According to Wikipedia, Time-lapse photography is a cinematography technique whereby the frequency at which film frames are captured (the frame rate) is much lower than that which will be used to play the sequence back. It’s like that you can take sequential photos captured over a period of hours and compress them into a video of only a few minutes in length – this allows you to see a slowly changing scene at a much faster pace and can open up a whole new world of photography to you.
The following videos show different Time-Lapse Photography examples from different places for various natural phenomena. I hope you will enjoy these videos and share with us your thoughts about this technique.
Time-lapse video can be stunning beautiful, or simply amusing, but without specialized equipment, they are somewhat difficult to create. But a new digital time-lapse camera available from Brinno makes it easy and worry-free.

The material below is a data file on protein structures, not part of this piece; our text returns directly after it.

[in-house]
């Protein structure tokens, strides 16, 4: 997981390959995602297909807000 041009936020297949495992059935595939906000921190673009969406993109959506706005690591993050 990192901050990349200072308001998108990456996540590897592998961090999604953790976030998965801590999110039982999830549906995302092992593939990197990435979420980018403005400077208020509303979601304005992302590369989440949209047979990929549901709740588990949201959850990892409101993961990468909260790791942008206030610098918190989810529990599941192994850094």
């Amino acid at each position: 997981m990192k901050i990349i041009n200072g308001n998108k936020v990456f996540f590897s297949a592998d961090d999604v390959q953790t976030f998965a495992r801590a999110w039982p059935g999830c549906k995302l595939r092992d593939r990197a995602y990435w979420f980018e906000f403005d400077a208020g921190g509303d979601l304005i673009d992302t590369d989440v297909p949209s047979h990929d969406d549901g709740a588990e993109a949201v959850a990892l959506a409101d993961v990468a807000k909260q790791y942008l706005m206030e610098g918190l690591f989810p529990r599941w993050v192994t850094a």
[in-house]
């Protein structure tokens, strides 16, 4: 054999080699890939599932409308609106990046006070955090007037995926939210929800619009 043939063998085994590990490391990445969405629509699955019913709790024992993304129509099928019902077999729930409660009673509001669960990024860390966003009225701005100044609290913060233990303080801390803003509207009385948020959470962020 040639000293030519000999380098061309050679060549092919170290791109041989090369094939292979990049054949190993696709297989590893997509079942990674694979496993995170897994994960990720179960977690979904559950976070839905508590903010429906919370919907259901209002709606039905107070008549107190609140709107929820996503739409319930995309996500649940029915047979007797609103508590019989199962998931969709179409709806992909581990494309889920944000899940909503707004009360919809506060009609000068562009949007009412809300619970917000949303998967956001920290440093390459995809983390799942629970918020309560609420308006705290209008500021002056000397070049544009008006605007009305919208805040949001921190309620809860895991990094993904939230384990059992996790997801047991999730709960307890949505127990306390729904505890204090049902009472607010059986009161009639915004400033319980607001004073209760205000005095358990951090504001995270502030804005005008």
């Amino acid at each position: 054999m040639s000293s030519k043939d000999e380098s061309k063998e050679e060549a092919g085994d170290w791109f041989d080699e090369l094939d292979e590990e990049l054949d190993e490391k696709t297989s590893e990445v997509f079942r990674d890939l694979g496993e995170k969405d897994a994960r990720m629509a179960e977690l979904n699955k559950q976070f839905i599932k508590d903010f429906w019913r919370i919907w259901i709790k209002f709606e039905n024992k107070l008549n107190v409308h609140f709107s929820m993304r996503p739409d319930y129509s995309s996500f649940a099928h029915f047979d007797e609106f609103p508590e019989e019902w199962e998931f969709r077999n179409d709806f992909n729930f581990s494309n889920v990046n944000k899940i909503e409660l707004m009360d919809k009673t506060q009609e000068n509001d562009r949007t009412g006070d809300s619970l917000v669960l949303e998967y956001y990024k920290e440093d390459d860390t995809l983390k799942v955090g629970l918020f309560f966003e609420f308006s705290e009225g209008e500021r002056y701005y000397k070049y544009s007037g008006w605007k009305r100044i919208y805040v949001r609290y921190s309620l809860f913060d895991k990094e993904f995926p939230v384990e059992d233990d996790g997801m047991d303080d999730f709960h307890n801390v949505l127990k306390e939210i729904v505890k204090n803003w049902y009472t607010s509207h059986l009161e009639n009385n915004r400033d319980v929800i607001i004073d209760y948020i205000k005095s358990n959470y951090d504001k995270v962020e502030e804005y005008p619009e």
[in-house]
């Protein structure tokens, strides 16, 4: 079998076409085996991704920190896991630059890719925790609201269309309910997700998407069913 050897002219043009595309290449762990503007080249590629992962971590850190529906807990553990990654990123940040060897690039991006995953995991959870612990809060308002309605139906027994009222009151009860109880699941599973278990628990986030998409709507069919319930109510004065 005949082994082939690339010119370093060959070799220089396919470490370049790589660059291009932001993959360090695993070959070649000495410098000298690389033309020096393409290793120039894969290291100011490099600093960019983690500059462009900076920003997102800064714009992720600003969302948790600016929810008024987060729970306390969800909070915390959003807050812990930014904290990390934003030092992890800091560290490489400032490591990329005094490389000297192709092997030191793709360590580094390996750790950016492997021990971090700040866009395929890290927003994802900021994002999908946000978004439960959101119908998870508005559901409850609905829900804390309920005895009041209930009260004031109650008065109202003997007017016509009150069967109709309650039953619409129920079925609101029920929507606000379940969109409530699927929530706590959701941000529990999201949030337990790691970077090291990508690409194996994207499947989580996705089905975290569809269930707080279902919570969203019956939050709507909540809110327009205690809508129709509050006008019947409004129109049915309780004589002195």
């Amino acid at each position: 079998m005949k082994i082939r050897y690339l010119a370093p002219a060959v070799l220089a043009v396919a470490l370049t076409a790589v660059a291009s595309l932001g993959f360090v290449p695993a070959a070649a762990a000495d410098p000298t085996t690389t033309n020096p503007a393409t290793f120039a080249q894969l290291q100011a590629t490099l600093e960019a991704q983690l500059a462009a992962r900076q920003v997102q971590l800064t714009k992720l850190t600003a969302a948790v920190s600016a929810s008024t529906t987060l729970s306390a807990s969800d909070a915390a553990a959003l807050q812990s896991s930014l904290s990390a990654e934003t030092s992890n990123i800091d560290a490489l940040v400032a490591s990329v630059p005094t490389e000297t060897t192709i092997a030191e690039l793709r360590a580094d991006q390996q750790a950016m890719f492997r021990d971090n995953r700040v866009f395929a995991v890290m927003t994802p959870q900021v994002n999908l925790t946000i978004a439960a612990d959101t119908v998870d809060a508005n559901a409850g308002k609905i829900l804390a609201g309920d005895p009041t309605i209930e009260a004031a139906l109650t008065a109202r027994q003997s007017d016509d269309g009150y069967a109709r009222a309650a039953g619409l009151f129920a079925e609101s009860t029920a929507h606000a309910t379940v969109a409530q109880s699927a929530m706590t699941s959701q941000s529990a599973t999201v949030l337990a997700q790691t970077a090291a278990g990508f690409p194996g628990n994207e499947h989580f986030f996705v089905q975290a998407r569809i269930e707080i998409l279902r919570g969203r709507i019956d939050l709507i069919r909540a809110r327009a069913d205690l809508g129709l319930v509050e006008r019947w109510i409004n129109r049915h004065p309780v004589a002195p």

Brinno’s bright blue pod-shaped camera is weather-resistant, so you can leave it outside to capture the snow falling or the garden growing. The operation of the camera is as simple as the design. It has a standard tripod connector on the bottom but also stands upright by itself so that it can be easily placed in a window sill or on a shelf.
The camera’s lens can focus at standard or macro distance. It takes pictures at interval settings ranging from 1 second to 24 hours, with film lengths depending on how many pictures you take (the required 4 AA batteries will last for 38 hours at the fastest setting, up to 200 days at the slowest). There are six default settings, and you can create a custom setting for any period from 5 seconds to 12 hours.
The most intriguing feature about this camera is that it does all the work of putting your JPEG images together for you. No more long and tedious stitching in video programs – your series of images is automatically saved as an AVI file, ready to watch or upload to YouTube. Brinno’s Time Lapse Cam will probably be your best bet.